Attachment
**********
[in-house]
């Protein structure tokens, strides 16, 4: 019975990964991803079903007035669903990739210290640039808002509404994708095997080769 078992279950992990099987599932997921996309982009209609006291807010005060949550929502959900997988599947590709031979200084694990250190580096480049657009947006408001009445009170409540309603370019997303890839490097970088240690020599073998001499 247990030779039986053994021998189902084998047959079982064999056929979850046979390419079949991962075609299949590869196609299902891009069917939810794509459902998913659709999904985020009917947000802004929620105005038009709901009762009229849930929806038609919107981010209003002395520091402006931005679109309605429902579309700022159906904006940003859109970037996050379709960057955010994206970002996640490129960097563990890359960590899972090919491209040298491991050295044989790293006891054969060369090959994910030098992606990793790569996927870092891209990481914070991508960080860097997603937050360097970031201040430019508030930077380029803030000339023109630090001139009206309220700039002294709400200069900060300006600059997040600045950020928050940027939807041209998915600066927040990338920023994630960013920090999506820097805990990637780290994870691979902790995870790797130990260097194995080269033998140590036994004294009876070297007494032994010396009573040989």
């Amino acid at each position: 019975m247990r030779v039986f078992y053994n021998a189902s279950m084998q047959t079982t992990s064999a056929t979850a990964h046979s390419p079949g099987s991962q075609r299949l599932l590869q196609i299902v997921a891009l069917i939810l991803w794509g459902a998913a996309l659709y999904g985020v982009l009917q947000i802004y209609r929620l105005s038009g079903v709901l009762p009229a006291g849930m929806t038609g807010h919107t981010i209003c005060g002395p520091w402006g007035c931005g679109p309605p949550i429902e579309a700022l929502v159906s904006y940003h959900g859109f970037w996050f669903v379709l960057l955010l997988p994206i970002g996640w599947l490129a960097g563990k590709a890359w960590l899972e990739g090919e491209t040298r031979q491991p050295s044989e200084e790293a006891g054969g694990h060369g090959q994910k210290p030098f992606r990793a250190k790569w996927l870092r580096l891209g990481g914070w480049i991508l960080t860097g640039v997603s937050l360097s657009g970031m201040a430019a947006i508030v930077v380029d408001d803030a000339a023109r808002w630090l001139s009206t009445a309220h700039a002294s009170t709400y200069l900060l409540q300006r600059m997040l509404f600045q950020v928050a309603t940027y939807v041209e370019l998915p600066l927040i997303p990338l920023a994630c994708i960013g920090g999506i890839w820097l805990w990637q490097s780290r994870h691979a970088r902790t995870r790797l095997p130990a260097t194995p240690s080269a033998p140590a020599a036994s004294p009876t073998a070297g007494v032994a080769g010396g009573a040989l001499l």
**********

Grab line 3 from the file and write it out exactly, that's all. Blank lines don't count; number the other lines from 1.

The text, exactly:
């Amino acid at each position: 019975m247990r030779v039986f078992y053994n021998a189902s279950m084998q047959t079982t992990s064999a056929t979850a990964h046979s390419p079949g099987s991962q075609r299949l599932l590869q196609i299902v997921a891009l069917i939810l991803w794509g459902a998913a996309l659709y999904g985020v982009l009917q947000i802004y209609r929620l105005s038009g079903v709901l009762p009229a006291g849930m929806t038609g807010h919107t981010i209003c005060g002395p520091w402006g007035c931005g679109p309605p949550i429902e579309a700022l929502v159906s904006y940003h959900g859109f970037w996050f669903v379709l960057l955010l997988p994206i970002g996640w599947l490129a960097g563990k590709a890359w960590l899972e990739g090919e491209t040298r031979q491991p050295s044989e200084e790293a006891g054969g694990h060369g090959q994910k210290p030098f992606r990793a250190k790569w996927l870092r580096l891209g990481g914070w480049i991508l960080t860097g640039v997603s937050l360097s657009g970031m201040a430019a947006i508030v930077v380029d408001d803030a000339a023109r808002w630090l001139s009206t009445a309220h700039a002294s009170t709400y200069l900060l409540q300006r600059m997040l509404f600045q950020v928050a309603t940027y939807v041209e370019l998915p600066l927040i997303p990338l920023a994630c994708i960013g920090g999506i890839w820097l805990w990637q490097s780290r994870h691979a970088r902790t995870r790797l095997p130990a260097t194995p240690s080269a033998p140590a020599a036994s004294p009876t073998a070297g007494v032994a080769g010396g009573a040989l001499l």